“We want to be able to go where the clients are and give them that flexiblility so we can serve them better,” she noted, adding that there are similar ‘outreach offices’ in Greenfield, Northampton, and Amherst.

She was wrapping up with one business owner when BusinessWest arrived, and had another that would be waiting in the lobby in less than an hour. So she didn’t waste any time getting to the meat of the discussion, which is the ecosystem, where the MSBDC fits into it all, and how the collective agencies can work together to ultimately provide more and better services.

And she began by drawing a distinction between her approach to this work and the one taken by Doherty.

“She was an investor in small business, and she owned a very successful marketing business,” Hogan said of her predecessor. “My qualifications are slightly different, and I’m more of a entrepreneurship student — I study everything that has to do with small business.

“I do have experience as an entrepreneur,” she went on, noting the co-working space she created. “And I do the advising of small businesses. But what I really like to do is build bridges between all the recent and non-recent entrepreneurial programs and support services.”

And, as noted earlier, Hogan believes she brings a solid background in work with small businesses — as well as with a host of area economic-development-related agencies — to the center and its mission.

She summed up the job descriptions that went with the titles on her various business cards by saying she has been both a “builder” and a “connector,” and usually both at the same time.

The photograph that accompanied her writeup as one of BusinessWest’s 40 Under Forty winners in 2013, when she was employed as senior project manager for the city of Springfield, shows her with a hard hat, shovel, and a few bricks.

These are the physical, or literal, symbols of construction, she explained, adding that much of the building she’s part of has been figurative in nature, as in building relationships, partnerships, coalitions, and momentum for a city, neighborhood, agency, or office holder’s platform.

Indeed, Hogan, an economics major at Bay Path University, was recruited by a major financial-services firm. But her skill set, strong personality, and considerable confidence caught the attention of state Rep. Cheryl Coakley-Rivera, who successfully recruited Hogan to become her chief of staff.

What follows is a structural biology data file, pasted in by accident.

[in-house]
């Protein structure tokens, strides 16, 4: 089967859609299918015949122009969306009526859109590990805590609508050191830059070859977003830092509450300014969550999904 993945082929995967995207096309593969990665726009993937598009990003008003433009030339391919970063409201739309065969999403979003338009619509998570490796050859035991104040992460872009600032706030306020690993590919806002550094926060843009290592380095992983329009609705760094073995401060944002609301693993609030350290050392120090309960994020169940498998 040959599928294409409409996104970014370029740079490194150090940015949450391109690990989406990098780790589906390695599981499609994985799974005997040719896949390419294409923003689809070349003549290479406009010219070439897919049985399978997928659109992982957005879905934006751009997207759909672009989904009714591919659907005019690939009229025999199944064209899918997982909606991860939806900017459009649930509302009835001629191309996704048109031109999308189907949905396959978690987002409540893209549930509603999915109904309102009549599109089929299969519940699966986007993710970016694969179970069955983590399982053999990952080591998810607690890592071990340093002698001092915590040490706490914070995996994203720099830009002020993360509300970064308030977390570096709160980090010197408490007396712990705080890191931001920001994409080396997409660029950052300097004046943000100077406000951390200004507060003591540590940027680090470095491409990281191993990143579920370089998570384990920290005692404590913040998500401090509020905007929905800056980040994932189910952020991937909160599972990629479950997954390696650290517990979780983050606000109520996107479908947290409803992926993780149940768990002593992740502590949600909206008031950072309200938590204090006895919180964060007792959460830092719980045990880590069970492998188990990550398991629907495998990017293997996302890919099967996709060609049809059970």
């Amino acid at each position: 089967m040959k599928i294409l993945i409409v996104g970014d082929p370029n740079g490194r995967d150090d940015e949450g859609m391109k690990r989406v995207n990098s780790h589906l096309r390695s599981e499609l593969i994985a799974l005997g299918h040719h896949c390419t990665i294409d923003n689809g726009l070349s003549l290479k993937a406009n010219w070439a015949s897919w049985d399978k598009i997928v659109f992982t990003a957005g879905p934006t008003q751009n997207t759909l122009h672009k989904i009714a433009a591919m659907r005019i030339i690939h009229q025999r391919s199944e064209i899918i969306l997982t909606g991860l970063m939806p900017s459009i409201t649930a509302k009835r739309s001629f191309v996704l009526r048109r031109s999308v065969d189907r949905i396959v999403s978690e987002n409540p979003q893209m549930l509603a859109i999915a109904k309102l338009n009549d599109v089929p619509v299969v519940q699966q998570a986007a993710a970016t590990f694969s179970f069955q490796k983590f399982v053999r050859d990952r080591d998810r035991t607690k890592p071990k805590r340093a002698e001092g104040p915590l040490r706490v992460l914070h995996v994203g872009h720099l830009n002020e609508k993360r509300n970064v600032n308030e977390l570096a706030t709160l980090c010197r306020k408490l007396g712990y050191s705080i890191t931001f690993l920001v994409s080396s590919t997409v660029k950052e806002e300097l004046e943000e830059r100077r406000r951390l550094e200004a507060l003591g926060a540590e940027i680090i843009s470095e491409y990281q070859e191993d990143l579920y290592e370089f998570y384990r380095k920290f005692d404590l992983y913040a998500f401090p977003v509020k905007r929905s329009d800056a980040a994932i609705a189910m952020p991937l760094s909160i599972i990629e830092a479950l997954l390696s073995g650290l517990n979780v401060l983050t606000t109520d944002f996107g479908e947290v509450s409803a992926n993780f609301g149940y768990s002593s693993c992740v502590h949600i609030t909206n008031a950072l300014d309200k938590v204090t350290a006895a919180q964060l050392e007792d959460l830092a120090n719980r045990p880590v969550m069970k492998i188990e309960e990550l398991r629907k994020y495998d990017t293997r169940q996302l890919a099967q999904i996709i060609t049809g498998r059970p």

Samalid Hogan describes herself as a ‘builder, ‘connector,’ and ‘project manager,’ and will be doing a lot of that kind of work for the MSBDC.

Samalid Hogan describes herself as a ‘builder, ‘connector,’ and ‘project manager,’ and will be doing a lot of that kind of work for the MSBDC.

In that role, she became the ‘connector’ she mentioned earlier, connecting constituents to agencies and resources and, in the process, helping them manage their problem or issue (work in very ways similar to that carried out by the MSBDC.)

From Coakley’s office, Hogan would move to the Pioneer Valley Planning Commission, where she would handle similar duties, but on a region-wide basis. In the course of doing so, she would become familiar with — and partner with — many more agencies and institutions involved in the many aspects of economic development.

From there, she segued to a project manager’s position in Springfield, a role that involved more of that connecting she was becoming proficient at, but also a good deal of literal, bricks-and-mortar building.

Hogan became involved in a host of initiatives, including the South End revitalization project, Court Square redevelopment efforts, brownfield-restoration efforts, redevelopment of the former Gemini site, and many others. She also worked directly with small-business owners, through a façade program and a small-business loan program.

In 2015, she took her collective experience to a different city and different challenge, specifically Holyoke’s Innovation District, where she worked with a list of officials, agencies, business owners, and prospective entrepreneurs to generate energy and commerce in the heart of the Paper City.

When she saw that the MSBDC was advertising for a new director (it had gone several months without one after Doherty officially stepped down in 2015), she quickly embraced the position as the most logical next step in a career in many ways defined by work with and on behalf of small enterprises.

Getting a Foot in the Door